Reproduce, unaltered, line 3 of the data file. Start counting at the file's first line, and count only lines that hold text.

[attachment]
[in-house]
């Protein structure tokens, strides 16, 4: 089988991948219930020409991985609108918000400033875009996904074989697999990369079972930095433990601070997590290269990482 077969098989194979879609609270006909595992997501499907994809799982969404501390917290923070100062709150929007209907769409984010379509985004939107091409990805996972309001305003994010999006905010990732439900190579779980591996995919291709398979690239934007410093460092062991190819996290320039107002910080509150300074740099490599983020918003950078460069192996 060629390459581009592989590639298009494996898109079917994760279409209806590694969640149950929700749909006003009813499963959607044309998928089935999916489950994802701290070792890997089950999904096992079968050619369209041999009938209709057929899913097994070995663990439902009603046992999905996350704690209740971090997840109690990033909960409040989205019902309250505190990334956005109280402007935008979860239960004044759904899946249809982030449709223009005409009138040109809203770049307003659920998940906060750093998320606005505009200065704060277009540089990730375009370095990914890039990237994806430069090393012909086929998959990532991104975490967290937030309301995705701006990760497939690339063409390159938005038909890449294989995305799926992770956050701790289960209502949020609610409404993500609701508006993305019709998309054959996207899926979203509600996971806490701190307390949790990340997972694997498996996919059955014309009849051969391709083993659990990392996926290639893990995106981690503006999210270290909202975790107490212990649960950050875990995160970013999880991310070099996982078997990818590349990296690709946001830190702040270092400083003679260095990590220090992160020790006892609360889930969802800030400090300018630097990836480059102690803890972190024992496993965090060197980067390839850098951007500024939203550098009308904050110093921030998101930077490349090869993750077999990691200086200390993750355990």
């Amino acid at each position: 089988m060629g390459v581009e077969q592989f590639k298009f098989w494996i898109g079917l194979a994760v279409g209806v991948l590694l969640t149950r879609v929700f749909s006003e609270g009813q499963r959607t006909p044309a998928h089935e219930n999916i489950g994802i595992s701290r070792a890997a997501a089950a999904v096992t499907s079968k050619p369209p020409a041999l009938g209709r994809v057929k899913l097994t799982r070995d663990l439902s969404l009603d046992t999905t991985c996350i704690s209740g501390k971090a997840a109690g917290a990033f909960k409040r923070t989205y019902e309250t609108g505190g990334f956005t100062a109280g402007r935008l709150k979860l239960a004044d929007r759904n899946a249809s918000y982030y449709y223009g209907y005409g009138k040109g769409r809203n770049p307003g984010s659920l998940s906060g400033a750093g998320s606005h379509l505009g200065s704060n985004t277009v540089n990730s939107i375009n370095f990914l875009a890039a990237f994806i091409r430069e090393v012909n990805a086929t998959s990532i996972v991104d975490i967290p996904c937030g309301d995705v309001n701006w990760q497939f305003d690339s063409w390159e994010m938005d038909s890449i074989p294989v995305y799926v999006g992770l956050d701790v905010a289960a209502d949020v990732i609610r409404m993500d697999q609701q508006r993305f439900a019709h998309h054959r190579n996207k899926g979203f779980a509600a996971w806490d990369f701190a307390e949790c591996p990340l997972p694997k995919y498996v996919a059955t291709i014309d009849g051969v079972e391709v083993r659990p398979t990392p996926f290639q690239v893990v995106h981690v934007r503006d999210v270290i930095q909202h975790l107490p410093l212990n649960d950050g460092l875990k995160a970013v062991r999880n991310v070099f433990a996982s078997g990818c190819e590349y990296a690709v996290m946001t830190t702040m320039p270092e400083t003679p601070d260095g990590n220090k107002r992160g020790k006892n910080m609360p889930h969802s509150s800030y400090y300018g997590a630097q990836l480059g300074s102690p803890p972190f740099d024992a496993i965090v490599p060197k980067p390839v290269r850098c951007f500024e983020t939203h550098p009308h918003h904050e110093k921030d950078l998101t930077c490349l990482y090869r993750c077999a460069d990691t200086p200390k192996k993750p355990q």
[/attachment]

């Amino acid at each position: 089988m060629g390459v581009e077969q592989f590639k298009f098989w494996i898109g079917l194979a994760v279409g209806v991948l590694l969640t149950r879609v929700f749909s006003e609270g009813q499963r959607t006909p044309a998928h089935e219930n999916i489950g994802i595992s701290r070792a890997a997501a089950a999904v096992t499907s079968k050619p369209p020409a041999l009938g209709r994809v057929k899913l097994t799982r070995d663990l439902s969404l009603d046992t999905t991985c996350i704690s209740g501390k971090a997840a109690g917290a990033f909960k409040r923070t989205y019902e309250t609108g505190g990334f956005t100062a109280g402007r935008l709150k979860l239960a004044d929007r759904n899946a249809s918000y982030y449709y223009g209907y005409g009138k040109g769409r809203n770049p307003g984010s659920l998940s906060g400033a750093g998320s606005h379509l505009g200065s704060n985004t277009v540089n990730s939107i375009n370095f990914l875009a890039a990237f994806i091409r430069e090393v012909n990805a086929t998959s990532i996972v991104d975490i967290p996904c937030g309301d995705v309001n701006w990760q497939f305003d690339s063409w390159e994010m938005d038909s890449i074989p294989v995305y799926v999006g992770l956050d701790v905010a289960a209502d949020v990732i609610r409404m993500d697999q609701q508006r993305f439900a019709h998309h054959r190579n996207k899926g979203f779980a509600a996971w806490d990369f701190a307390e949790c591996p990340l997972p694997k995919y498996v996919a059955t291709i014309d009849g051969v079972e391709v083993r659990p398979t990392p996926f290639q690239v893990v995106h981690v934007r503006d999210v270290i930095q909202h975790l107490p410093l212990n649960d950050g460092l875990k995160a970013v062991r999880n991310v070099f433990a996982s078997g990818c190819e590349y990296a690709v996290m946001t830190t702040m320039p270092e400083t003679p601070d260095g990590n220090k107002r992160g020790k006892n910080m609360p889930h969802s509150s800030y400090y300018g997590a630097q990836l480059g300074s102690p803890p972190f740099d024992a496993i965090v490599p060197k980067p390839v290269r850098c951007f500024e983020t939203h550098p009308h918003h904050e110093k921030d950078l998101t930077c490349l990482y090869r993750c077999a460069d990691t200086p200390k192996k993750p355990q």